Alabama Football: How Nick Saban Is Changing College Football Today
All college football coaches make impacts on their respective schools, but few have made impacts on a national level like Nick Saban has in recent years. He really is helping sculpt a new college football landscape.
His influenced has helped shape both subtle decisions as well as national headliners.
Here are a few ways that Saban, as the most powerful coach in college football today, helped make college football into something that it wasn't five years ago.
5. He Helped Restructure the SEC
It wasn't until recently that the SEC once again was considered the best conference in all the land by most people that aren't in SEC states.
Five years ago, far too many argued that the Pac-10 was the best, with powerhouses like USC and up-and-comers like Oregon.
Others said it was Texas and the Big 12, or the Big Ten, etc.
Florida and LSU started to bring the recognition back to the SEC after three state titles, but truth be told, I believe LSU owed all their success back then to what Nick Saban had done for the program.
Then Nick Saban came to Alabama and pulled out two championships in his first five years.
The SEC is the toughest conference, and everybody knows it, even if they won't admit it.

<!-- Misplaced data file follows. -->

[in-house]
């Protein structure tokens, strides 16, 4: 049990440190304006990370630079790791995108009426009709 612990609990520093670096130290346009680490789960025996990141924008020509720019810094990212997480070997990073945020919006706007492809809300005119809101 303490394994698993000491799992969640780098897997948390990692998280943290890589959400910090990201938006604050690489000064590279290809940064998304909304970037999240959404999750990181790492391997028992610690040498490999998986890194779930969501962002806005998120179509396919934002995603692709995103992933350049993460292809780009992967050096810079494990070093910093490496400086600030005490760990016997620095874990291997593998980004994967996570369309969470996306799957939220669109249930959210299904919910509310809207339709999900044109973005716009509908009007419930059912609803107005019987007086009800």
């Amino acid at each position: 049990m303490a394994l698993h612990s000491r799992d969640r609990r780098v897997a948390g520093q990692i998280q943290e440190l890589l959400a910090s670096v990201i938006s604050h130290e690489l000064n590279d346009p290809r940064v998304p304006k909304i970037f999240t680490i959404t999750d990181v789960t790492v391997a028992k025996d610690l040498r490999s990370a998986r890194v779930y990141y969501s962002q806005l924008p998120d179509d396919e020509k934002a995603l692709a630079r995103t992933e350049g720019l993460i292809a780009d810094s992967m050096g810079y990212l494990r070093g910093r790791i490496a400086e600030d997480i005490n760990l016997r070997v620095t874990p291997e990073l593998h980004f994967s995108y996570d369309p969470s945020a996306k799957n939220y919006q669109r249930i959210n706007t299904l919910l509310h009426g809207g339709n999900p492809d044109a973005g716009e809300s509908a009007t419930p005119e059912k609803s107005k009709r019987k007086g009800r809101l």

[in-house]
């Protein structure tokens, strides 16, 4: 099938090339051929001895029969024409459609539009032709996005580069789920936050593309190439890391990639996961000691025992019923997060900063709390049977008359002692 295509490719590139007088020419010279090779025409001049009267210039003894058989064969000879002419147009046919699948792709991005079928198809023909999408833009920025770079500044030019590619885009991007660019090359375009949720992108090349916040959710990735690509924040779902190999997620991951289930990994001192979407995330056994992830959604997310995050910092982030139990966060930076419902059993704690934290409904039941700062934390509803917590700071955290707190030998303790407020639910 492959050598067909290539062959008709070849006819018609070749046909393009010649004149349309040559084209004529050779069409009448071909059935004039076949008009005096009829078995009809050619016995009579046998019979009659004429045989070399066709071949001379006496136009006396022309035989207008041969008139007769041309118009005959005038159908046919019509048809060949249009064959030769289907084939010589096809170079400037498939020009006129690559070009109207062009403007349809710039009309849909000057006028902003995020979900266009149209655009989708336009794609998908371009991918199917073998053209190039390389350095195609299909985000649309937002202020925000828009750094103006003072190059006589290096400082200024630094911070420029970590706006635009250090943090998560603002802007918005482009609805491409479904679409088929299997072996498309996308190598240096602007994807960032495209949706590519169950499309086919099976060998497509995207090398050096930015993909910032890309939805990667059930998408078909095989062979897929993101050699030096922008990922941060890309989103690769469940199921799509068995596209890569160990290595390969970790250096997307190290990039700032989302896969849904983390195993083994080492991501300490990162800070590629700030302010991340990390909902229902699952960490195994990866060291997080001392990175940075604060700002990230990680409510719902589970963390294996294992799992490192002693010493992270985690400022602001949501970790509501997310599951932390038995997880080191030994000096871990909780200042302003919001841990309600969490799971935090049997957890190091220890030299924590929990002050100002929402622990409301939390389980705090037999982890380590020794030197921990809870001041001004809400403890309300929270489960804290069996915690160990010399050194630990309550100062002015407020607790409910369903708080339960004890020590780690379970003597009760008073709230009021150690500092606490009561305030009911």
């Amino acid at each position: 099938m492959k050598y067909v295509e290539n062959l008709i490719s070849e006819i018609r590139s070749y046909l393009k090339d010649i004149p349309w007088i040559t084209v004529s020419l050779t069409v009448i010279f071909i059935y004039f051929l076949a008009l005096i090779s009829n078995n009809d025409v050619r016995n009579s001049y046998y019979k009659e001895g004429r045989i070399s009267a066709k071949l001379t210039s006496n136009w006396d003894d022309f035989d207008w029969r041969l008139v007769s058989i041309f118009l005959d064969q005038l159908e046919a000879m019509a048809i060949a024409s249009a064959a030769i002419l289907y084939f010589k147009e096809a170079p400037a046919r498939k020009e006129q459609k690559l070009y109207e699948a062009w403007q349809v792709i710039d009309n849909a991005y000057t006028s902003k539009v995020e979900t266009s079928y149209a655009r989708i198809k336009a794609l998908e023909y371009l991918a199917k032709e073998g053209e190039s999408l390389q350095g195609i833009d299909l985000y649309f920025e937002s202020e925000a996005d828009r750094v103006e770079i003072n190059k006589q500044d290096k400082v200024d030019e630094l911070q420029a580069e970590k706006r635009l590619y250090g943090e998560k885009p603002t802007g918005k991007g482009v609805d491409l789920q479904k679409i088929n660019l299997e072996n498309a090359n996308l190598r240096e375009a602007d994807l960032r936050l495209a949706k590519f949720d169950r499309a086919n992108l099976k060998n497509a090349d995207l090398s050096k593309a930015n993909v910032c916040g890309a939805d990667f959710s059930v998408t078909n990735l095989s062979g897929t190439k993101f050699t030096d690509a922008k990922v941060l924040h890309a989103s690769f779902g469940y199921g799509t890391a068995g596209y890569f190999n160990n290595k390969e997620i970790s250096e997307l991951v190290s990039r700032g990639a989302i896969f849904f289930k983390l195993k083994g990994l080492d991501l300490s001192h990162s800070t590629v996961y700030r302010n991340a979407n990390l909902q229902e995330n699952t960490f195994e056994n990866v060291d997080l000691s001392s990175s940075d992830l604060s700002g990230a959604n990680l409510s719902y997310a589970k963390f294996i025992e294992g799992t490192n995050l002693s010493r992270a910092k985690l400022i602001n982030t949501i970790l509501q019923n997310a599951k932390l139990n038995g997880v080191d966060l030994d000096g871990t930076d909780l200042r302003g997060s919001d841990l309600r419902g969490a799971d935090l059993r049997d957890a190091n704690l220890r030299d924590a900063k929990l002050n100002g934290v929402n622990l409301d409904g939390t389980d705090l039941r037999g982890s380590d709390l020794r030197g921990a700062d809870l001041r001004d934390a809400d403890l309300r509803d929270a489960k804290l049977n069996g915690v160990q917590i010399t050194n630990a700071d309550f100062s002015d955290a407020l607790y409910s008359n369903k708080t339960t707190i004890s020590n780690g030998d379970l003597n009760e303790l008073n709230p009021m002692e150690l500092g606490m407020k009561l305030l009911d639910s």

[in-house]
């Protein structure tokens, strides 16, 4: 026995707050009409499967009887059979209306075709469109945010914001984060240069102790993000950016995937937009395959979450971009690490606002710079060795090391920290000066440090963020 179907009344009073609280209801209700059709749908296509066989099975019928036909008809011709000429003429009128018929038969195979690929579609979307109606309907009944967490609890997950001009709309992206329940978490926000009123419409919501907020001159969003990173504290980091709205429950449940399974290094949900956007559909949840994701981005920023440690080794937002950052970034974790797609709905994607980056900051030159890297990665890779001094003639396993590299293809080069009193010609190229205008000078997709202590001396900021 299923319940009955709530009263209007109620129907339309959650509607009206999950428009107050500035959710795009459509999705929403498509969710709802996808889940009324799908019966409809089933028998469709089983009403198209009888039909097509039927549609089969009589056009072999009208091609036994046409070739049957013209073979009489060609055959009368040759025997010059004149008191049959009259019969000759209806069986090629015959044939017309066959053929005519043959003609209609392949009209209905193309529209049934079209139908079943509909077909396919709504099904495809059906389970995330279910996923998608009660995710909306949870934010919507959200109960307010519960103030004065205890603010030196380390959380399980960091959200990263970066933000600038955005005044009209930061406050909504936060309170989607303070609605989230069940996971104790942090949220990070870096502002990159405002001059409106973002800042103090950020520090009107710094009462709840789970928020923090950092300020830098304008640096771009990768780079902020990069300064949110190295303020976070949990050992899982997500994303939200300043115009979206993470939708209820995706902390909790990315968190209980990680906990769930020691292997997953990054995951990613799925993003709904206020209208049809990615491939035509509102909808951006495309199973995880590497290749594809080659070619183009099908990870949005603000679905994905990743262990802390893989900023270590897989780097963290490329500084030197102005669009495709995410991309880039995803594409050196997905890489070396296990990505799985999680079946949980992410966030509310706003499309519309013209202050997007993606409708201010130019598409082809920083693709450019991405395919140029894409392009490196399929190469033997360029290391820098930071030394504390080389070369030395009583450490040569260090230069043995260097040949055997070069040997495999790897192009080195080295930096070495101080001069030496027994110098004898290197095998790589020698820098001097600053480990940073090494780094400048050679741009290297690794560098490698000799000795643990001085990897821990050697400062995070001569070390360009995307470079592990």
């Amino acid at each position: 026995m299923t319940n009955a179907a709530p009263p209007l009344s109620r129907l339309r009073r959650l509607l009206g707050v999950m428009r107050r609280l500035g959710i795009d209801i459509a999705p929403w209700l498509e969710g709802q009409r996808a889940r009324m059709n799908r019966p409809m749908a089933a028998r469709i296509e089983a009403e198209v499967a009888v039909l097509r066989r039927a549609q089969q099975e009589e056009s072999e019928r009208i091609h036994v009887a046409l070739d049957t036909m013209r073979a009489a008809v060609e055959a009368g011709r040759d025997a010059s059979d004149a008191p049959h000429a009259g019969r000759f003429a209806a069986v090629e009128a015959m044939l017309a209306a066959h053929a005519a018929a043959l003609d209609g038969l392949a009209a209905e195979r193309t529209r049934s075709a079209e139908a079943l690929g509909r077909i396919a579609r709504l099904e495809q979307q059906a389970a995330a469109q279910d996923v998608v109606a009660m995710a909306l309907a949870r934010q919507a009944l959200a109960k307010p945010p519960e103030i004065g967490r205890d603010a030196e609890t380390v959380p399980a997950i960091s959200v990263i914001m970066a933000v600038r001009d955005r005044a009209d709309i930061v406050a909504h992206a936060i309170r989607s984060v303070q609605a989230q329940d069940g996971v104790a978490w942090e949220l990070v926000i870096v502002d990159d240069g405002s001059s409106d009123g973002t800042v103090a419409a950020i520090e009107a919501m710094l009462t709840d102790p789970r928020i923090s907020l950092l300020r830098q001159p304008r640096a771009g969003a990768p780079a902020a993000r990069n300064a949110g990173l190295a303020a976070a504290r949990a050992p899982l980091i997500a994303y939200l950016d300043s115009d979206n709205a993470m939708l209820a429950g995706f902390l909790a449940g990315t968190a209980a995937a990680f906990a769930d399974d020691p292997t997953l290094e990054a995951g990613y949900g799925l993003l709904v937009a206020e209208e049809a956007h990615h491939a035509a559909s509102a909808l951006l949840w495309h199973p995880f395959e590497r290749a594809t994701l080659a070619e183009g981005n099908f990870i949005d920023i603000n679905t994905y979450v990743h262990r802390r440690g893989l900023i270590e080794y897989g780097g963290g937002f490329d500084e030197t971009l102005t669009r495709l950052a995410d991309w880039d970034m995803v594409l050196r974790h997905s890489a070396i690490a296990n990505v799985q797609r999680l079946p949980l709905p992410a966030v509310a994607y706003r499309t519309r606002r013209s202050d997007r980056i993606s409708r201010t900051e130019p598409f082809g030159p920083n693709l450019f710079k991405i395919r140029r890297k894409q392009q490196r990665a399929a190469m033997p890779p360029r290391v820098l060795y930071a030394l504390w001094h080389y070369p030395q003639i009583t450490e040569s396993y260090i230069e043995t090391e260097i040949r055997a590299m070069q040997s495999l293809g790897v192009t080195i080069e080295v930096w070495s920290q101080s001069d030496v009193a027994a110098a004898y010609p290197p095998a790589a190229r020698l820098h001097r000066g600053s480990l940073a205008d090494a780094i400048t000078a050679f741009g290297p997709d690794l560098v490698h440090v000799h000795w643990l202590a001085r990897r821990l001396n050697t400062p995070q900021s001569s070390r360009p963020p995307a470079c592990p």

That is why so many voters selected Alabama for the championship last year, even though most of them would have preferred Oklahoma State just for the sake of entertainment rather than merit.
Saban helped make the SEC the powerhouse it is today (though it has always been brimming with talent). He started at LSU and is continuing the trend at Alabama.
4. Saban Helped Bring Back the "Defense First" Mentality
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It's often said that defense wins championships, and that adage has been around for something like a century.
So where did that go?
For a while there it seemed that the nation was obsessed with high-octane offenses that struggled to keep garbage teams from racking up 30 points each game.
The critics of Alabama (i.e. most of the nation) think that Alabama's offense is average at best and really nothing special, even with Mark Ingram winning the Heisman, but they can't argue with Alabama's success.